WASHINGTON – The economy is still growing, but at a slower pace, according to National Retail Federation Chief Economist Jack Kleinhenz.
“The U.S. economy continues to expand, but recent data is signaling a slowdown in its momentum,” he said. “The economy is slowing but not halting.
“Progress has been made on combating inflation, but higher prices remain,” Kleinhenz said. “While consumers are still spending, the composition of their spending continues to favor services over retail goods, and even then, there was less momentum going into the third quarter.”
Kleinhenz made his comments in the September issue of NRF’s Monthly Economic Review, which said the Bureau of Economic Analysis now estimates that gross domestic product grew at a 2.1% annual rate adjusted for inflation in the second quarter rather than the 2.4% reported earlier. Gross domestic income, which measures the value of wages, rent, interest and corporate profits earned during production, only rose by a 0.5% annual rate. Averaged together, GDP and GDI were up 1.3%.
The economy added 187,000 jobs in August, up from 157,000 in July but well below the average monthly gain of 271,000 over the past year. Wages and salaries grew only 0.4% month over month in July, down from 0.6% in June.
Despite that, personal spending increased 0.8% month over month in July, up from 0.6% growth in June. With spending growth outpacing income growth, the savings rate dipped to 3.5% in July from 4.3% in June, “suggesting that consumers are digging into their finances to support household spending.”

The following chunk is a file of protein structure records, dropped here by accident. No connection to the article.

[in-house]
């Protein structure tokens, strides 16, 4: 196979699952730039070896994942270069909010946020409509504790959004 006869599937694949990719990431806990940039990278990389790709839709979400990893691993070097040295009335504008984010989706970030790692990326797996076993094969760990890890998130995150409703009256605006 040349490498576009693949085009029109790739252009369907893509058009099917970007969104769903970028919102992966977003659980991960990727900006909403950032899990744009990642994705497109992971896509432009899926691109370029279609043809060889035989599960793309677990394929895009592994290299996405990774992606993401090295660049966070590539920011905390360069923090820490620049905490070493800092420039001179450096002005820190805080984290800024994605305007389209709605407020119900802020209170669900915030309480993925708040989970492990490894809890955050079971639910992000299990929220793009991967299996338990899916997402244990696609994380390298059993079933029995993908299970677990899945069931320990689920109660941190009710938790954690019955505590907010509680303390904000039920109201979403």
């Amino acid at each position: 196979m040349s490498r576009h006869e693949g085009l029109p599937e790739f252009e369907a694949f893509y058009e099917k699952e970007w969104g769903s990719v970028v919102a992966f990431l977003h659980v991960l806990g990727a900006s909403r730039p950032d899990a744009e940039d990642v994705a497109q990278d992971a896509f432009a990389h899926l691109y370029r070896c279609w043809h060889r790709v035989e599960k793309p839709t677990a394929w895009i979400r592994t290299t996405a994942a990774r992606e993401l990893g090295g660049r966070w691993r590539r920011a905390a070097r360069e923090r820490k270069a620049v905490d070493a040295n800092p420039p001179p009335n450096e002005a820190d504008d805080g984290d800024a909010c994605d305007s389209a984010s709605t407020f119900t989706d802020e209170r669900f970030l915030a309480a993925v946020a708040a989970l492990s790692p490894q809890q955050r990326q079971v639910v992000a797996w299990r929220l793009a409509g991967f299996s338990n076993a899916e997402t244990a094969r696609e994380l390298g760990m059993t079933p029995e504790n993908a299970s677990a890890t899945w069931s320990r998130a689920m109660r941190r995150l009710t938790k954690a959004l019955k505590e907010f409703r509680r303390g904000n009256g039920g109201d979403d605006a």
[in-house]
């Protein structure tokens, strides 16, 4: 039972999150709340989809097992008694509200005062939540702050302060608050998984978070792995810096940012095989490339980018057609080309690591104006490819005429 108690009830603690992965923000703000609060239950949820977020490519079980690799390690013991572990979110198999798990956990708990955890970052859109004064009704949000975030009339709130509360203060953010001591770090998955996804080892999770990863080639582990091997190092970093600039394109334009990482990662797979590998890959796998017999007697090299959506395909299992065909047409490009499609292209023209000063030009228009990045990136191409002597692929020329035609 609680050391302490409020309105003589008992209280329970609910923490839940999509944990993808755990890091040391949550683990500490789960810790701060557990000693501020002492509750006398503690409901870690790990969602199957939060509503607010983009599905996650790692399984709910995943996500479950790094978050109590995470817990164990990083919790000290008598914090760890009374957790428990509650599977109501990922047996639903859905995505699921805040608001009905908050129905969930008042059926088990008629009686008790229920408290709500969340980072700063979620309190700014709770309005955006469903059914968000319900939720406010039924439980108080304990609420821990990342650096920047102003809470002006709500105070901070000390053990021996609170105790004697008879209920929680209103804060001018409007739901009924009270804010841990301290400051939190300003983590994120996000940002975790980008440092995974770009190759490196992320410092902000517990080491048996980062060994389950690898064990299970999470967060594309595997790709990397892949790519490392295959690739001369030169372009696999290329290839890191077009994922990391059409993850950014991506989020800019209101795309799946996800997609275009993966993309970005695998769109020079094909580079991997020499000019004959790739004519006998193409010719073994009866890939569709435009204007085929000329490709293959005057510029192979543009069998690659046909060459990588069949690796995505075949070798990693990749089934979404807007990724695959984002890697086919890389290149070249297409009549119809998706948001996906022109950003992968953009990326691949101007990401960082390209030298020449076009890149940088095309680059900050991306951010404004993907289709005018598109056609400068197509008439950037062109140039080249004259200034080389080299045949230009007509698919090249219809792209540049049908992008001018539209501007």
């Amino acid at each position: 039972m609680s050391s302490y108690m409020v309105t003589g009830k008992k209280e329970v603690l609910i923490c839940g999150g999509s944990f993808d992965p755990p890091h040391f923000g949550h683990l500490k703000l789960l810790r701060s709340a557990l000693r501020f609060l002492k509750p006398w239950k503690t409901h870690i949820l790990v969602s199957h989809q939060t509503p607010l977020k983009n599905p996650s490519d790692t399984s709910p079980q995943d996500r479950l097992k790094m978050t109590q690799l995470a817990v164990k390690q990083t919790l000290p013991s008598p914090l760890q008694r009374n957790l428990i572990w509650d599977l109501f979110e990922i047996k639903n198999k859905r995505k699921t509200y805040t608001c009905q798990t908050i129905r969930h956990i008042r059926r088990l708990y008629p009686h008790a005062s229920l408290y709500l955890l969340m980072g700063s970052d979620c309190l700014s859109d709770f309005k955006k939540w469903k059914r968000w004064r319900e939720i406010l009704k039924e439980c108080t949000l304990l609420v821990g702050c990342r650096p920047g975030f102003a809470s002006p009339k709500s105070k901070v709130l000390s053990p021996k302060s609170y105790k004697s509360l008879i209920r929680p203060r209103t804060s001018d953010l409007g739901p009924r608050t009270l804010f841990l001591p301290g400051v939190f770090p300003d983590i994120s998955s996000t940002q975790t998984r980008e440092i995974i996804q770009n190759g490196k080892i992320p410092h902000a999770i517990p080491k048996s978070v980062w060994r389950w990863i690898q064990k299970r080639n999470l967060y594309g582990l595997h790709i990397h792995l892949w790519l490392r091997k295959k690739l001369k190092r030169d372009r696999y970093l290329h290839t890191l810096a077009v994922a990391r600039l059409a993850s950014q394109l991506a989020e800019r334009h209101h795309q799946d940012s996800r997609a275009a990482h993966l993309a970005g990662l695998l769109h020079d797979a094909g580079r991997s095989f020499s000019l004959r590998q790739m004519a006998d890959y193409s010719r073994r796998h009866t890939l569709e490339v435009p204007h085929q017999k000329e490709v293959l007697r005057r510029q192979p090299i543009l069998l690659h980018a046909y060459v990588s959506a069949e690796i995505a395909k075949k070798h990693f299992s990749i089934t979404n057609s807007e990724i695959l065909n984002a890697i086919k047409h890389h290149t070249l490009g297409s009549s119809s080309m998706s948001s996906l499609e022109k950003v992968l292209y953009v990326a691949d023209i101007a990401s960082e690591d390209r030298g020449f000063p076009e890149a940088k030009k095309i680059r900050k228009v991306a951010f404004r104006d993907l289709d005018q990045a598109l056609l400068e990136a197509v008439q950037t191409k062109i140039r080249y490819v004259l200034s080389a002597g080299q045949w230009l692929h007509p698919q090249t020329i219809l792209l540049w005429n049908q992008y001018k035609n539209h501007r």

“Consumer confidence took a bit of a hit in August as high prices and interest rates weighed on shoppers’ decisions,” Kleinhenz said. The Conference Board’s Consumer Confidence Index fell to 106.1 from July’s 114.
Despite continuing inflation and reduced consumer confidence, retail sales as measured by NRF – excluding automobile dealers, gasoline stations and restaurants to focus on core retail – “surprised to the upside” and rose 3.8% year over year in July. Sales got “a midsummer boost” from Amazon’s Prime Day, special deal days offered by other retailers and entertainment-related events.
NRF forecast in March that 2023 retail sales would increase between 4% and 6% over 2022. Since then, however, the Fed’s interest rate increases have slowed the economy. and “there is a good chance that sales will end up in the lower range of the forecast, if not lower,” Kleinhenz said.